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Tag Archives: American terrorism

Do Black Women’s Lives Matter?

Porsha Olayiwola is poet. Here she discusses the fate of black women who are killed or abused in, and by our injustice system – and her perceived failure by the community, including BLM to step up. I don’t believe she is right in terms of police violence, but certainly am willing to listen to and entertain other viewpoints. I do not agree that either press coverage, or support has been any less from the community for Sandra Bland, Rekia Boyd, or Kayla Moore. I feel she is dead on in the acceptance of domestic violence and sexual violence, and the culturalization of a system supporting that, not just in today’s media – but going back to slavery. She doesn’t quite seem to tie that string much past Jim Crow…

Poet Porsha Olayiwola Heartbreakingly Reminds Everyone Black Women’s Lives Matter

Sandra Bland. Rekia Boyd. Kayla Moore.

Their names belong on the same list as those of Michael Brown, Eric Garner and Tamir Rice — a register of black victims of lethal police brutality. Yet their names have hardly been as widely proliferated, or inspired as much outrage, as those of their male counterparts. It’s a disparity poet Porsha Olayiwola scrutinized in a recent Button Poetry performance.

“Last night, no one showed up to march for Rekia Boyd,” Olayiwola noted after the police officer who shot Boyd — 22 years old and unarmed — was found not guilty.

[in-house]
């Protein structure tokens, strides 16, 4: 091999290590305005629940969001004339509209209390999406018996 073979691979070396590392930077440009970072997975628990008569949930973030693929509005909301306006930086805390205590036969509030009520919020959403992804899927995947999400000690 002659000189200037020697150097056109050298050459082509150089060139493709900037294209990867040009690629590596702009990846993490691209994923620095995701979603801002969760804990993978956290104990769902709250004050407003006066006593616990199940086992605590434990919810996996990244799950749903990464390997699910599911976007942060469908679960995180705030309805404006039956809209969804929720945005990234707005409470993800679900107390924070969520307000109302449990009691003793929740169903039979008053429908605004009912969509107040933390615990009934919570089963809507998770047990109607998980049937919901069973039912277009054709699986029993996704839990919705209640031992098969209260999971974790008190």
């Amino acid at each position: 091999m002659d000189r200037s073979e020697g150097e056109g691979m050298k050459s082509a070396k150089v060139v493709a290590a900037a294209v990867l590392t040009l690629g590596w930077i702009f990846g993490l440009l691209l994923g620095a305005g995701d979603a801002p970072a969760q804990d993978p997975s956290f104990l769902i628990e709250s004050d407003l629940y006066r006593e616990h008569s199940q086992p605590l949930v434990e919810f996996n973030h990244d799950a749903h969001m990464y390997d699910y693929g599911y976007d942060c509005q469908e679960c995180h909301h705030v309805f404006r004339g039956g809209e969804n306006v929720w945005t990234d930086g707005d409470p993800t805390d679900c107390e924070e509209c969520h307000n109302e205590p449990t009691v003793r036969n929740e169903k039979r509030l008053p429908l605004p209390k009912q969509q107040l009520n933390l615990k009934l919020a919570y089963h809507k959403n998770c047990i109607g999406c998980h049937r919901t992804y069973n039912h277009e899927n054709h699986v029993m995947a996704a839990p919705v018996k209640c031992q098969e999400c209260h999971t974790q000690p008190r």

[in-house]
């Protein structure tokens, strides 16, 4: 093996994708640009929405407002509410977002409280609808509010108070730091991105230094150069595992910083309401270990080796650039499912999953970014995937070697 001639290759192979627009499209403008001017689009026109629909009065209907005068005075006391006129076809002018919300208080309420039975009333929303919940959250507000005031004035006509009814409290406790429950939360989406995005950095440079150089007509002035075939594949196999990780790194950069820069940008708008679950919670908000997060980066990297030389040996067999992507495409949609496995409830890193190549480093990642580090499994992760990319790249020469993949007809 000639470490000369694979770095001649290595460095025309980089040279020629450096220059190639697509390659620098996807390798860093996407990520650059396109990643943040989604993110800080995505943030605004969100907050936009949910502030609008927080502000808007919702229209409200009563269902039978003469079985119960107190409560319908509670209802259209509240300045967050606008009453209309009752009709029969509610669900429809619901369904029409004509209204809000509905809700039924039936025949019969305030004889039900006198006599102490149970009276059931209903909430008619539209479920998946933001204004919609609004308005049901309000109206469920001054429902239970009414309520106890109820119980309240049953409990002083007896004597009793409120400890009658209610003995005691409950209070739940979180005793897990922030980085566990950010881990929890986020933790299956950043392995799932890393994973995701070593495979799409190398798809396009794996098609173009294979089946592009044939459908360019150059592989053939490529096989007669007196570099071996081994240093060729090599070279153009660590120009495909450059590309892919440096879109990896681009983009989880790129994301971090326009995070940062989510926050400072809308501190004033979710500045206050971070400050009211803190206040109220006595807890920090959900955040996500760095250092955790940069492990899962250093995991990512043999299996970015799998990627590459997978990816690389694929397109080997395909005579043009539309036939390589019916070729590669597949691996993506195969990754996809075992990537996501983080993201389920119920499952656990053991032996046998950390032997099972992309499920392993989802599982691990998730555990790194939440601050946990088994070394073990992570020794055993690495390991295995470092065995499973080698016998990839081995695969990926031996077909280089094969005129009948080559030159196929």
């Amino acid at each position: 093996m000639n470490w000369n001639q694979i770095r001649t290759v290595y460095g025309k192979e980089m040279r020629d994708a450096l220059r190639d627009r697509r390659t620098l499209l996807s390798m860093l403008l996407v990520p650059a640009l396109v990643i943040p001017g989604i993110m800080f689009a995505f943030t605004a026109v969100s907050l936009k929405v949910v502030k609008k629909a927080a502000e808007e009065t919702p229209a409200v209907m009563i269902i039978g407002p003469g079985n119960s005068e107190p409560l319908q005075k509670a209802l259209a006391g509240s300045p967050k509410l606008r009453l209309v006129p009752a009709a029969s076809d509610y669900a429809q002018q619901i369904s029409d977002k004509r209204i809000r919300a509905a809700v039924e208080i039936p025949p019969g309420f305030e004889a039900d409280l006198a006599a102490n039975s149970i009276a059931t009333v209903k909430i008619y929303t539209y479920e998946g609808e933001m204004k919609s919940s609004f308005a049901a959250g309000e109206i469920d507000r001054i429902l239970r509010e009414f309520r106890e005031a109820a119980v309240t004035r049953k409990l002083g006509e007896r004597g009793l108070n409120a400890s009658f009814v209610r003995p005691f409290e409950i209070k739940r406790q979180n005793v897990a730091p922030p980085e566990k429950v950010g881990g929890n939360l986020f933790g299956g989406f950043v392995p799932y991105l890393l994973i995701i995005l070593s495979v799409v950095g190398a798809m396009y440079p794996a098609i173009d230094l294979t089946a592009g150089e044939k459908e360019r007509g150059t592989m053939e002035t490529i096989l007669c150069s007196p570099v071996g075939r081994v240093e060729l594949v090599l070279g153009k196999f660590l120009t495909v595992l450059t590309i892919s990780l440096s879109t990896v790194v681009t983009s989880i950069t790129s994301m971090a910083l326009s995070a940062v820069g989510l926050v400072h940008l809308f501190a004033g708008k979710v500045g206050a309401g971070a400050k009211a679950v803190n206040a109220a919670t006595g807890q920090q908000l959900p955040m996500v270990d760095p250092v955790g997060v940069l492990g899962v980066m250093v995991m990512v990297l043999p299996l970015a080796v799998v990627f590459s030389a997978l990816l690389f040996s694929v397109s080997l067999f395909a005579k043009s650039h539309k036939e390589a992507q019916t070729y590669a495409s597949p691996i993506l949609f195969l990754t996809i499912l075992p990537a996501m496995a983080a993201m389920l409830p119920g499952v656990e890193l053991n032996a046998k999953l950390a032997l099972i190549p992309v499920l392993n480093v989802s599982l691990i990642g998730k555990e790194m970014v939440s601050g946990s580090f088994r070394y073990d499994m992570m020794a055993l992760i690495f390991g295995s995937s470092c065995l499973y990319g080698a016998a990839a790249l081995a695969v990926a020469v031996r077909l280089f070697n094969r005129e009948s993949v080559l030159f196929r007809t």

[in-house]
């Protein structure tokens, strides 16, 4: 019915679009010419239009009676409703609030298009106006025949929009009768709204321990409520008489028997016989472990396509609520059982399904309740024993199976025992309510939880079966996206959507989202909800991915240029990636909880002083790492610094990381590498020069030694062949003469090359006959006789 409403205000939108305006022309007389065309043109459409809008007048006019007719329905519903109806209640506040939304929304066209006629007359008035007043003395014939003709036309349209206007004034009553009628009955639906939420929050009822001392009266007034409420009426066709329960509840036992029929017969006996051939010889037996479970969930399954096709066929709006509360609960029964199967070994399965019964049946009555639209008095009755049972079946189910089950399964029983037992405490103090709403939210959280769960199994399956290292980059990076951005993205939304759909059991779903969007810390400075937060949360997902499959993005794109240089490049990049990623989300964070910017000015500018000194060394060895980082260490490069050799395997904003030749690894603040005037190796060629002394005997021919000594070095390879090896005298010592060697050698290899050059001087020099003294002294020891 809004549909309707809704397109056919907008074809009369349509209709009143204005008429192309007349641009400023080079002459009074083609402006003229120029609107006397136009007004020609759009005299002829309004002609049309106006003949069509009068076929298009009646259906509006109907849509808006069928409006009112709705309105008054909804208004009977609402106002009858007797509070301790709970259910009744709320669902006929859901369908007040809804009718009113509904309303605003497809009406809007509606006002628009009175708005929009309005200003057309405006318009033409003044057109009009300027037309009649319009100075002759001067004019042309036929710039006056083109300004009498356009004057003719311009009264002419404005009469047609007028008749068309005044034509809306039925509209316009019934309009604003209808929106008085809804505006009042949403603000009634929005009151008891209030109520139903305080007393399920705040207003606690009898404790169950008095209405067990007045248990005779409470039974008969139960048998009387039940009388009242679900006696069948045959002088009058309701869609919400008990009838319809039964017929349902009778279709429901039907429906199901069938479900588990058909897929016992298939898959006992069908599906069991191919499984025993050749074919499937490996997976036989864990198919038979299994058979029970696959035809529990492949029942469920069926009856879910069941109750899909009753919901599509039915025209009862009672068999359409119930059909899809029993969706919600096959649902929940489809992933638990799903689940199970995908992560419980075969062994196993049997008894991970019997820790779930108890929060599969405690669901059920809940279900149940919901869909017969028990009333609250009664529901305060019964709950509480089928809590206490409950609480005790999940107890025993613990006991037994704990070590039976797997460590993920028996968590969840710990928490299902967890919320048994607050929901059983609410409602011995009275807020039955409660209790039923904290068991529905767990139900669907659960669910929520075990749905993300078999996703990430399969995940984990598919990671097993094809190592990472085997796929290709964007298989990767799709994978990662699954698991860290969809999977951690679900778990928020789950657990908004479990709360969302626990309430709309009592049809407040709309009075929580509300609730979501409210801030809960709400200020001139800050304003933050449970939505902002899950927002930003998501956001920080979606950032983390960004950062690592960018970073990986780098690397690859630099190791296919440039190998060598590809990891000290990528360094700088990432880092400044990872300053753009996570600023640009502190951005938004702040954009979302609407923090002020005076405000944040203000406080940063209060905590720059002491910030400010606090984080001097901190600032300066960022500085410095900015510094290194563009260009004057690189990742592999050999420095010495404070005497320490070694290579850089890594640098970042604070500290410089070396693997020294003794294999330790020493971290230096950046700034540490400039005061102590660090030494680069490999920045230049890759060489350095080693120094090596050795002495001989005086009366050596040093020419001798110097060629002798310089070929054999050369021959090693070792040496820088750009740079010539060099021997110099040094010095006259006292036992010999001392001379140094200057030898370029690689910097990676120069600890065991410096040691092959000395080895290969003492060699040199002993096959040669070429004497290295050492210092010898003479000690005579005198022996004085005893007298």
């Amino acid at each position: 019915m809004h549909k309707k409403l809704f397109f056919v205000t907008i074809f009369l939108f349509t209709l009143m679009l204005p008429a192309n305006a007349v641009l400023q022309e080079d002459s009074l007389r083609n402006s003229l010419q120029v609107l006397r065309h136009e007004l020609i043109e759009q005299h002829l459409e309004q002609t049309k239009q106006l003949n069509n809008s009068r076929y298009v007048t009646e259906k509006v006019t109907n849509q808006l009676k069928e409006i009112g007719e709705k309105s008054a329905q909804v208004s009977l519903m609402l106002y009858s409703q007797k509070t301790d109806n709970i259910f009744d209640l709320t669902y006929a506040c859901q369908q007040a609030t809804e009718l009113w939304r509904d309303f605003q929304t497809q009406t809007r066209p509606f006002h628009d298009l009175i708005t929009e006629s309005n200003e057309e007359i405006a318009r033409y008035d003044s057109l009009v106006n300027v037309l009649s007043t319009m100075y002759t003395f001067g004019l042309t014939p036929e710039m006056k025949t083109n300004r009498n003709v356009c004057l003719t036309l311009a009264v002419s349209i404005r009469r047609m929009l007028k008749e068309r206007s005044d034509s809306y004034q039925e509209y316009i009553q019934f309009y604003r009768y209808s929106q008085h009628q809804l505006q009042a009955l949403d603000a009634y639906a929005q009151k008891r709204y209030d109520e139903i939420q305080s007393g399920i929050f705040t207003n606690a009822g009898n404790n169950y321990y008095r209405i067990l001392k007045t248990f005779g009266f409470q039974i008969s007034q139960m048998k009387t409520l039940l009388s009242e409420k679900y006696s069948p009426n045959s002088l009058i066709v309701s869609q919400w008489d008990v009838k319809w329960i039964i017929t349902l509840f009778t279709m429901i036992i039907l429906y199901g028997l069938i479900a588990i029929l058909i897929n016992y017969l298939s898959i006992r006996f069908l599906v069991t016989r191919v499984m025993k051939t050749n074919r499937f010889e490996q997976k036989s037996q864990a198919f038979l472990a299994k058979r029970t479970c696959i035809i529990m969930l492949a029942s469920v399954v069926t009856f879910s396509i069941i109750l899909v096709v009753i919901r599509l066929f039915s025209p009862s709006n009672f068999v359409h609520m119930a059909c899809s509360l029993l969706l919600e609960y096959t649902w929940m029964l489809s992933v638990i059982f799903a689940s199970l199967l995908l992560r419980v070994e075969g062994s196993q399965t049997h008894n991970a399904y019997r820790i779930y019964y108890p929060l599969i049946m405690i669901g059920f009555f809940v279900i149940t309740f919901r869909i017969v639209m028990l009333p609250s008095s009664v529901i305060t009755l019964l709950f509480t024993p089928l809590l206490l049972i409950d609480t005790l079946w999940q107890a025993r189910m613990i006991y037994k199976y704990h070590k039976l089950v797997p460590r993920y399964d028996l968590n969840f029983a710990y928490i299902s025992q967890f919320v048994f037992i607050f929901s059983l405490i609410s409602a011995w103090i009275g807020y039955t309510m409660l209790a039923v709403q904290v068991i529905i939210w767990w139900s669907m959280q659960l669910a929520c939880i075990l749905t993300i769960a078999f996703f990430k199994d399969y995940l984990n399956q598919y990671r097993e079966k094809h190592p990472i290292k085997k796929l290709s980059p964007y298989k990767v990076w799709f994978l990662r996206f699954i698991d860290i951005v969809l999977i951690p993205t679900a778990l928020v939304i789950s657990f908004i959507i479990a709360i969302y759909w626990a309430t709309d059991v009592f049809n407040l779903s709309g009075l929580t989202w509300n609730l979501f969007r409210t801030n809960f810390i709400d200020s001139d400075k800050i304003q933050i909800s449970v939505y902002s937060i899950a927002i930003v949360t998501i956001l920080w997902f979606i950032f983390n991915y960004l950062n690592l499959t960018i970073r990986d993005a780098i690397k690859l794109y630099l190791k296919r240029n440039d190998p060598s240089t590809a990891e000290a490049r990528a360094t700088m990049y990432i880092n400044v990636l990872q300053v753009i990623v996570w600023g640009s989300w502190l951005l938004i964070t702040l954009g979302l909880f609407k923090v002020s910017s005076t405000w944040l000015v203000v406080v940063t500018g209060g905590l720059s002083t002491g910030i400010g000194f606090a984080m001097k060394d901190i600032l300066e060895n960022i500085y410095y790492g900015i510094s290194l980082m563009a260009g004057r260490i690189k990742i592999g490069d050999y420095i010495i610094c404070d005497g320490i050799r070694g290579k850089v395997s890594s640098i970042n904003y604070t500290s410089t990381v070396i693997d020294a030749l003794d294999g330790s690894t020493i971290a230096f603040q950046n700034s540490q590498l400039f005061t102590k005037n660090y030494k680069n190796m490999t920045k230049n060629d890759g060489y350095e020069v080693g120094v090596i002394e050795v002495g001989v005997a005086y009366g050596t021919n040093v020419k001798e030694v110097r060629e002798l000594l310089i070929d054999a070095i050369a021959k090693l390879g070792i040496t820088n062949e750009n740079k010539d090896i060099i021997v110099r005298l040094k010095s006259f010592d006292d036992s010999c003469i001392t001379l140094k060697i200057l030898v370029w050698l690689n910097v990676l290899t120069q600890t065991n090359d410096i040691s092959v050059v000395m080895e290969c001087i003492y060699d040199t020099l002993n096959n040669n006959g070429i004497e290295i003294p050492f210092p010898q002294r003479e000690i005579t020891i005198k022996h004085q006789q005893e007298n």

“I guess all the protesters got tied up,” Olayiwola said. “I guess all the black folks were busy making signs saying ‘Stop killing our black boys.'”

The problem, she notes, is hardly isolated to Boyd’s case:

“We stay unheard, blotted out, buried, dead,” she said. “Black girls receive tombstones too soon and never any flowers to dress the grave. So we fight alone.”

It’s a sentiment other activists have previously broadcast, and one that prompted the African American Policy Forum to launch the social media campaign #SayHerName.

“Men and boys are seen as the primary target of racial injustice,” AAPF associate director Rachel Gilmer told TakePart in May. “This has led to the idea that women and girls of color are not doing as bad, or that we’re not at risk at all.”

But studies show otherwise: Black women are killed and sexually assaulted by the police, and incarcerated at almost three times the rate of their white female counterparts. Yet news coverage of these cases are focused largely on the relationship between law enforcement and black men.

“They will tell you the woes of a black man who got beat by the police in the street, beat by the man at work, beat by the system at the institution, but never of the black woman he took his frustration out on, never of the black woman he stretched into a casket,” Olayiwola says in the video. “I guess queer, black woman ain’t black enough.”